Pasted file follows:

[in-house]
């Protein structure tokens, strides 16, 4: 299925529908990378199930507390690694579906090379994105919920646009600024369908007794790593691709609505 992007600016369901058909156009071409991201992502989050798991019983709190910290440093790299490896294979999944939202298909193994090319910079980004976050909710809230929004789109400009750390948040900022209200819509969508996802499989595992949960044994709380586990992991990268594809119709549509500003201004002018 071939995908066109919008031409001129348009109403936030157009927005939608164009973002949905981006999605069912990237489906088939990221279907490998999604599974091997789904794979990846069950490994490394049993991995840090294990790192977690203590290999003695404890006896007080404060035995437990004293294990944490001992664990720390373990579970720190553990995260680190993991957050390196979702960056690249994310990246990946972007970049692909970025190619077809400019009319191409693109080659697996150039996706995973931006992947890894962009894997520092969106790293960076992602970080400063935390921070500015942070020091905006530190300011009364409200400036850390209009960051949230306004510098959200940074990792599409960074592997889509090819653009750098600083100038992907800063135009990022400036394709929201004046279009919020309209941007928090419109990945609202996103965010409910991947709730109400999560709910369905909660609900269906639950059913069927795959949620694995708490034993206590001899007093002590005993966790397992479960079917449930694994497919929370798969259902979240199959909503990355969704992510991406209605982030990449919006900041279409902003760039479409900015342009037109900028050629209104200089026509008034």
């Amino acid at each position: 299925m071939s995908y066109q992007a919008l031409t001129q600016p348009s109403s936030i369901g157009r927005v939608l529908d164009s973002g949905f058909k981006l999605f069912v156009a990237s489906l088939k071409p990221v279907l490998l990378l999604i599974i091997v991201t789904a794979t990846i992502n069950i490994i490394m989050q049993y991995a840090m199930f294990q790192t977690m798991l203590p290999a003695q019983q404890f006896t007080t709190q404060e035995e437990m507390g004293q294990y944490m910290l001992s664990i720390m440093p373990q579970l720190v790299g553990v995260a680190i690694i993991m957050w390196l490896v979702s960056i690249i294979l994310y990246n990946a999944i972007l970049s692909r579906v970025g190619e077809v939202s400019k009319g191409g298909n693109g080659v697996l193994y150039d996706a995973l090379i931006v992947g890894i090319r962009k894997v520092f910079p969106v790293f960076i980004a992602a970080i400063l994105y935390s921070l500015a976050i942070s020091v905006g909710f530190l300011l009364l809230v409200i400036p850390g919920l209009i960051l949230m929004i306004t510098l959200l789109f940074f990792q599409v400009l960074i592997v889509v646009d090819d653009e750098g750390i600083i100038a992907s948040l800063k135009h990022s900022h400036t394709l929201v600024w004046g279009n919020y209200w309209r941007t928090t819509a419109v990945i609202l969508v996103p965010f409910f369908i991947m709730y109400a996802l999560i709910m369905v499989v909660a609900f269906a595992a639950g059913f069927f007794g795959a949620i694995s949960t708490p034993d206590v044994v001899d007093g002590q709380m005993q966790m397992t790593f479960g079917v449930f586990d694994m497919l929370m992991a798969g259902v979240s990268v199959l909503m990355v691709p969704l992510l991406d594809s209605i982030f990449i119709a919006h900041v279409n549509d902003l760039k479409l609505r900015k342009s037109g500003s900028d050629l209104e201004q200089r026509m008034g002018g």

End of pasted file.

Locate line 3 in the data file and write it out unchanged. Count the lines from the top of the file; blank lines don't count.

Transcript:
């Amino acid at each position: 299925m071939s995908y066109q992007a919008l031409t001129q600016p348009s109403s936030i369901g157009r927005v939608l529908d164009s973002g949905f058909k981006l999605f069912v156009a990237s489906l088939k071409p990221v279907l490998l990378l999604i599974i091997v991201t789904a794979t990846i992502n069950i490994i490394m989050q049993y991995a840090m199930f294990q790192t977690m798991l203590p290999a003695q019983q404890f006896t007080t709190q404060e035995e437990m507390g004293q294990y944490m910290l001992s664990i720390m440093p373990q579970l720190v790299g553990v995260a680190i690694i993991m957050w390196l490896v979702s960056i690249i294979l994310y990246n990946a999944i972007l970049s692909r579906v970025g190619e077809v939202s400019k009319g191409g298909n693109g080659v697996l193994y150039d996706a995973l090379i931006v992947g890894i090319r962009k894997v520092f910079p969106v790293f960076i980004a992602a970080i400063l994105y935390s921070l500015a976050i942070s020091v905006g909710f530190l300011l009364l809230v409200i400036p850390g919920l209009i960051l949230m929004i306004t510098l959200l789109f940074f990792q599409v400009l960074i592997v889509v646009d090819d653009e750098g750390i600083i100038a992907s948040l800063k135009h990022s900022h400036t394709l929201v600024w004046g279009n919020y209200w309209r941007t928090t819509a419109v990945i609202l969508v996103p965010f409910f369908i991947m709730y109400a996802l999560i709910m369905v499989v909660a609900f269906a595992a639950g059913f069927f007794g795959a949620i694995s949960t708490p034993d206590v044994v001899d007093g002590q709380m005993q966790m397992t790593f479960g079917v449930f586990d694994m497919l929370m992991a798969g259902v979240s990268v199959l909503m990355v691709p969704l992510l991406d594809s209605i982030f990449i119709a919006h900041v279409n549509d902003l760039k479409l609505r900015k342009s037109g500003s900028d050629l209104e201004q200089r026509m008034g002018g």